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ASEAN Gas Integration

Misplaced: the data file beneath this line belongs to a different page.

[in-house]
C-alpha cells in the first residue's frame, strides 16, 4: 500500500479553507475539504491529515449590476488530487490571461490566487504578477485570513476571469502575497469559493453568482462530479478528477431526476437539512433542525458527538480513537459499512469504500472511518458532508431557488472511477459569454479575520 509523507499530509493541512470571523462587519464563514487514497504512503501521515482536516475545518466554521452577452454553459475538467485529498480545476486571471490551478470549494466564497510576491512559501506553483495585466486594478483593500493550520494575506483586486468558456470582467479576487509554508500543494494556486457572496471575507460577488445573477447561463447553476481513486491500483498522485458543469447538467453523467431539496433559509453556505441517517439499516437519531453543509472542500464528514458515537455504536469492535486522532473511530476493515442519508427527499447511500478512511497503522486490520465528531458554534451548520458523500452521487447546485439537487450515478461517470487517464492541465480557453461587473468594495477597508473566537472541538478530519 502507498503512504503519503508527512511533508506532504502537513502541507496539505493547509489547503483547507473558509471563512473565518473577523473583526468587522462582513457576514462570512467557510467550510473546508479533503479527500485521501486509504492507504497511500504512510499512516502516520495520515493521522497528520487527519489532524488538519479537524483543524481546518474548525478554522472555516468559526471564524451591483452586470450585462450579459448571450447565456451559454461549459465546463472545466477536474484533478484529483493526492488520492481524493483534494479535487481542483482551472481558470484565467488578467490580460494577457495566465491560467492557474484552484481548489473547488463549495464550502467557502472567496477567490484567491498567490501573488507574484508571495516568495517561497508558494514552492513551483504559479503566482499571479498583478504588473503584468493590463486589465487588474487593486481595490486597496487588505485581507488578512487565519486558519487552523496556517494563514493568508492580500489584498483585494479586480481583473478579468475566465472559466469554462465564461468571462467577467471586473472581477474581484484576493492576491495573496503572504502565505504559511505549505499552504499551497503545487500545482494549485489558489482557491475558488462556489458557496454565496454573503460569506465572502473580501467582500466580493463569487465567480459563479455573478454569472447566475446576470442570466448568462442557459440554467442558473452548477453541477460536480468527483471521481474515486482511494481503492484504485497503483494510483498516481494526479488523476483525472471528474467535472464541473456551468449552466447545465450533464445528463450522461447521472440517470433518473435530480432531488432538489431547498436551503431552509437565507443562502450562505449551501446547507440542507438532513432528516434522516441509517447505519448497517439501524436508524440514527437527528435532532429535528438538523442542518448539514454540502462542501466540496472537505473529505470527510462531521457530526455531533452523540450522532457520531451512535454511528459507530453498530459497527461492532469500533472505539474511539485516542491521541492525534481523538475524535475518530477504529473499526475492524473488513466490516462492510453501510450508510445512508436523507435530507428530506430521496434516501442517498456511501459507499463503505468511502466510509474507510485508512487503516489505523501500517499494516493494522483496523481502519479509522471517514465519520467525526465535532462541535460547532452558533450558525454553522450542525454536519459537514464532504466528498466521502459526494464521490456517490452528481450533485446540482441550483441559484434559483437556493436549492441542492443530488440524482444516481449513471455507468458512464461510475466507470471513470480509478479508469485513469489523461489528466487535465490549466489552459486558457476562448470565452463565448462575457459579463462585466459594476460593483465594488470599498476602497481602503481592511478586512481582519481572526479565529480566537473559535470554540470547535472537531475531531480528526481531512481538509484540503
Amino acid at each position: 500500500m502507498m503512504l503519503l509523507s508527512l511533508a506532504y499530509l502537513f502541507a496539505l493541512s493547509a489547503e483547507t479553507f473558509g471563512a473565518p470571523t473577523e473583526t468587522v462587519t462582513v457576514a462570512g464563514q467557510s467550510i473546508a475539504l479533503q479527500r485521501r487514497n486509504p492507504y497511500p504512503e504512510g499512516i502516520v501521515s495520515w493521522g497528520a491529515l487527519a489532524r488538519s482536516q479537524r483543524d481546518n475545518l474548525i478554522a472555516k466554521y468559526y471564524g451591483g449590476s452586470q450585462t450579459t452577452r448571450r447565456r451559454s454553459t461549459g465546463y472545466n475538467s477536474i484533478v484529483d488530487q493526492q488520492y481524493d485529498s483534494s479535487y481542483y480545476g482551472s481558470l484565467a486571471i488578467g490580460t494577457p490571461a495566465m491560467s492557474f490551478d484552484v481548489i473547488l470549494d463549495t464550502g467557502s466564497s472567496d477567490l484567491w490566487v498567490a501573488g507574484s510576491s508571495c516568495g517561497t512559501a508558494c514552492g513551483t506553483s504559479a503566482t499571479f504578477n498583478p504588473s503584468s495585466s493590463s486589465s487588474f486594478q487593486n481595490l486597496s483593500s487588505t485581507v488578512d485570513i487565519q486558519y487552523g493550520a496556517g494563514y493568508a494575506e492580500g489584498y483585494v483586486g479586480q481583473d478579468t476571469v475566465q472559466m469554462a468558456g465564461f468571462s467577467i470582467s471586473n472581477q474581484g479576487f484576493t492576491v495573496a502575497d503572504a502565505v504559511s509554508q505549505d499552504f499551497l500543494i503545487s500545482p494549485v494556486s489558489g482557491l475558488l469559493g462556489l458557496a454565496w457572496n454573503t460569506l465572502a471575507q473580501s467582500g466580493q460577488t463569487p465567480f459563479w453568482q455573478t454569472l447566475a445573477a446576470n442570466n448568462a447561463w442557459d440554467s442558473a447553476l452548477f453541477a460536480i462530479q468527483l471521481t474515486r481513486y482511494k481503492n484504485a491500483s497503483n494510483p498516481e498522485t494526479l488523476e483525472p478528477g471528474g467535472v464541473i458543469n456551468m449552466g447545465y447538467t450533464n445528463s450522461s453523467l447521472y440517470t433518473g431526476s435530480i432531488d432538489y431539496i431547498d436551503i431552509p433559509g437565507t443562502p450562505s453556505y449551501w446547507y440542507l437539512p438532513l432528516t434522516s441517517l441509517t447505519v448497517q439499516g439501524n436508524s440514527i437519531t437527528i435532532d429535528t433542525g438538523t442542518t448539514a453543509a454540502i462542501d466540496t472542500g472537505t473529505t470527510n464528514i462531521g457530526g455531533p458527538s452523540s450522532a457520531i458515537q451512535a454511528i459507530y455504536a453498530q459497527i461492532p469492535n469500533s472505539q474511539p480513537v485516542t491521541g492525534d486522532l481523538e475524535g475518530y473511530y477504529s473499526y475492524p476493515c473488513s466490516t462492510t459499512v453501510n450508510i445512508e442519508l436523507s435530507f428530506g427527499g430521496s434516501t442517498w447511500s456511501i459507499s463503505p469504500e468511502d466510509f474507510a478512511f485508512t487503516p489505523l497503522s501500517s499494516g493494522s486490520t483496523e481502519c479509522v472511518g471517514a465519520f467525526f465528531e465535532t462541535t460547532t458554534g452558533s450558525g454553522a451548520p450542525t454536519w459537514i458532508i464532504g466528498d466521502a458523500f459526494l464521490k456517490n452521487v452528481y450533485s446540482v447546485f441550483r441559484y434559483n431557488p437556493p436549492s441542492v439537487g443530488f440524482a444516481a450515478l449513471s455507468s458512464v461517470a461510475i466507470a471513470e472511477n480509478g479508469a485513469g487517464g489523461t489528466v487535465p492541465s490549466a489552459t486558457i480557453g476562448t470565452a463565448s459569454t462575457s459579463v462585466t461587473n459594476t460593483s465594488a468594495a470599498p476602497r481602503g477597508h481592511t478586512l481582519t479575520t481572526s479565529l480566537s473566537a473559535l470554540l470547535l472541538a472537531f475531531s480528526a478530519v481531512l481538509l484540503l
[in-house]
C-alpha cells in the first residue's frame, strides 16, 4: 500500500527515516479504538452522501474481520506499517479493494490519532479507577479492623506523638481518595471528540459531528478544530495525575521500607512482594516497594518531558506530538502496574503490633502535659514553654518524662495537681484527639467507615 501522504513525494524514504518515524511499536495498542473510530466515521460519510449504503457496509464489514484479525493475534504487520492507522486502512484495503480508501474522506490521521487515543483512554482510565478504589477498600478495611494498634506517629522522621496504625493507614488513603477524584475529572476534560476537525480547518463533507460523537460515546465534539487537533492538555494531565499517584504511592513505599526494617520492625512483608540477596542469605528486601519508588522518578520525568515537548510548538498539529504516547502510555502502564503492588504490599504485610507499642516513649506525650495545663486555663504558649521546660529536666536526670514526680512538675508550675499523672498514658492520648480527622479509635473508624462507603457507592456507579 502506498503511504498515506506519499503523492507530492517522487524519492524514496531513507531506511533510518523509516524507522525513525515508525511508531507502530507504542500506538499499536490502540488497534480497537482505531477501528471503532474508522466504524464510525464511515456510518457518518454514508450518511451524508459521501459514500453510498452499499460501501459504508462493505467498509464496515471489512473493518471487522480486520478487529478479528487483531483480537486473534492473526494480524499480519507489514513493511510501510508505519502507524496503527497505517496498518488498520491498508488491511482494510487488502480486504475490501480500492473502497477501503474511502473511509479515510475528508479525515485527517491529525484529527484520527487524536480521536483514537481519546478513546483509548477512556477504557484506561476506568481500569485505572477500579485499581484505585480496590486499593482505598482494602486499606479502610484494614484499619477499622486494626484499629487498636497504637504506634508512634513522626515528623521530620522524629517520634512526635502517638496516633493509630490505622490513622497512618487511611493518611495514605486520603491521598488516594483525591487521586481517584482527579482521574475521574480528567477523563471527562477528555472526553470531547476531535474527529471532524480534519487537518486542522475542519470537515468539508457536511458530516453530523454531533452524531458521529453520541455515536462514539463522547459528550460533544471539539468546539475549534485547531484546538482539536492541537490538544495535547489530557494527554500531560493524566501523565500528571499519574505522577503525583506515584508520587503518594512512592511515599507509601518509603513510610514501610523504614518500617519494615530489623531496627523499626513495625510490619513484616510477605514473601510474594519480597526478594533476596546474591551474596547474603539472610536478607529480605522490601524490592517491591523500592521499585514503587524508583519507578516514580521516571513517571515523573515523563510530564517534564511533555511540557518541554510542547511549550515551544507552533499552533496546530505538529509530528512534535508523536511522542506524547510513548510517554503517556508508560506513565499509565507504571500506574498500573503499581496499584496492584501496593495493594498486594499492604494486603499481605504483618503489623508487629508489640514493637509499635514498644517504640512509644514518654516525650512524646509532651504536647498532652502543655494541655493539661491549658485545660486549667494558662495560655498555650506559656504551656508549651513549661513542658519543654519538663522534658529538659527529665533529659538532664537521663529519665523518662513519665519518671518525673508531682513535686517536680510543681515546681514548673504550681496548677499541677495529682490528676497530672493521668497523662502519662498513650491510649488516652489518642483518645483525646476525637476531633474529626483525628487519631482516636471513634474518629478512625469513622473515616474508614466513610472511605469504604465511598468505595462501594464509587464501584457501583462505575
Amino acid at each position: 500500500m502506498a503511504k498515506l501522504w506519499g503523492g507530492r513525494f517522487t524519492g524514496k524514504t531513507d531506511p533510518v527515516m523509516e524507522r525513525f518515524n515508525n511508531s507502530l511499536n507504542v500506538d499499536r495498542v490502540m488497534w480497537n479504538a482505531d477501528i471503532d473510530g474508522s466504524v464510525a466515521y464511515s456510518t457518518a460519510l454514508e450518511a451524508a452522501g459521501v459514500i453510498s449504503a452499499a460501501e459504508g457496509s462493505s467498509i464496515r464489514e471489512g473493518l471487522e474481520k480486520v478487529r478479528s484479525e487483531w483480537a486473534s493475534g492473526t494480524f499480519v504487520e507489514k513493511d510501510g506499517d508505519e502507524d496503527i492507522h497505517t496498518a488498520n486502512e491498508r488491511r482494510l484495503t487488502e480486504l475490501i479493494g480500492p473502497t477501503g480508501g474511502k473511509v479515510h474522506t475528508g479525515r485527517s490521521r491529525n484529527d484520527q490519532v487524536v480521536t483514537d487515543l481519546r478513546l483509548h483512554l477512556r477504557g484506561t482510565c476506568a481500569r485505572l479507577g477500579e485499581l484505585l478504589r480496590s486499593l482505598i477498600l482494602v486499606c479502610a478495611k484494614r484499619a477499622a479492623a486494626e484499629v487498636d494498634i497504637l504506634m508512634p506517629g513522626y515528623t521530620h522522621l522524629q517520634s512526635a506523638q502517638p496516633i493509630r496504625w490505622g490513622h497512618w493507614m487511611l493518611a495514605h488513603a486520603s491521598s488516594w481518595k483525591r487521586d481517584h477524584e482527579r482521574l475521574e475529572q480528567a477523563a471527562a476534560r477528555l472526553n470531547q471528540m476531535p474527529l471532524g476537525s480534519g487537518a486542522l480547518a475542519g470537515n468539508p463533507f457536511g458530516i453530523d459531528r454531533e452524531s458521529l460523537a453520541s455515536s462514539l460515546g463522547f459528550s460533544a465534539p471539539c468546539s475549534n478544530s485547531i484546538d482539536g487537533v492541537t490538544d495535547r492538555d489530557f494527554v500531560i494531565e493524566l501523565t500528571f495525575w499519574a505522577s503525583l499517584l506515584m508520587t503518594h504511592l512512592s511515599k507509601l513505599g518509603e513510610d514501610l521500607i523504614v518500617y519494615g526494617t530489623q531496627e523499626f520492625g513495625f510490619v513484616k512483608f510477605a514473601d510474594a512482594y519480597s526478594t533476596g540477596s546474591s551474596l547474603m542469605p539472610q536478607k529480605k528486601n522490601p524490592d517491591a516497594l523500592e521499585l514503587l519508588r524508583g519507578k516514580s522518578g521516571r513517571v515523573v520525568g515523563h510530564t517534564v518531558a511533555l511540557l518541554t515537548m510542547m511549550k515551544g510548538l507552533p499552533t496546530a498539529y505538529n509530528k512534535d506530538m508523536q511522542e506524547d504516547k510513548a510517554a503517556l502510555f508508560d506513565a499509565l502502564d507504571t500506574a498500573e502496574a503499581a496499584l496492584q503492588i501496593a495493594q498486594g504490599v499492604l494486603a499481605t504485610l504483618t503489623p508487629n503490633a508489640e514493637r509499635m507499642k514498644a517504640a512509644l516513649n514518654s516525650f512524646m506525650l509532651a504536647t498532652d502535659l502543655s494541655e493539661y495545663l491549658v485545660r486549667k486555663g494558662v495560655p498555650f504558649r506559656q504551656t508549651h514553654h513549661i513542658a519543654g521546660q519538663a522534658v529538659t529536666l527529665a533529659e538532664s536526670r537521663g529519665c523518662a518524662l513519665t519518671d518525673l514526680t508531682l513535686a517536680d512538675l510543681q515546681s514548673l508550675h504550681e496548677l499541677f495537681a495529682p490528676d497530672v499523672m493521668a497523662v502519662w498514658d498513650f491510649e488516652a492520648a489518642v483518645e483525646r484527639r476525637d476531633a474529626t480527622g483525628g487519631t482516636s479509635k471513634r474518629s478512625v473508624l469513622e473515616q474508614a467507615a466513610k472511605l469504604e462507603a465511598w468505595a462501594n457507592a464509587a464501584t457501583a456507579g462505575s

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Abstract: The ASEAN region s most ambitious mega-project, the trans-ASEAN Gas Pipeline (TAGP) aims to connect the gas reserves of the Andaman Sea, Gulf of Thailand and South China Sea to the urban and industrial demand centres of Southeast Asia. The economics prospects for the TAGP are poor, dependent as it is on the uncertain development of the vast but costly reserves of the East Natuna basin. Developments in the past few years have made it apparent that the ability to directly import LNG has become a preferred option among ASEAN member countries. It facilitates access to gas supply quickly and at low cost, to meet the energy needs of the association s member economies. Thus the example of Singapore that has built LNG re-gasification facilities to reduce its reliance on piped natural gas imports from Malaysia and Indonesia illustrates these arguments. If it is not likely that the TAGP project as envisioned by ASEAN officials will be a major factor in CBI investment commitments in the region, the concept of LNG trading hubs which has received significant attention more recently, both in policy and industry circles, faces equally challenging hurdles.

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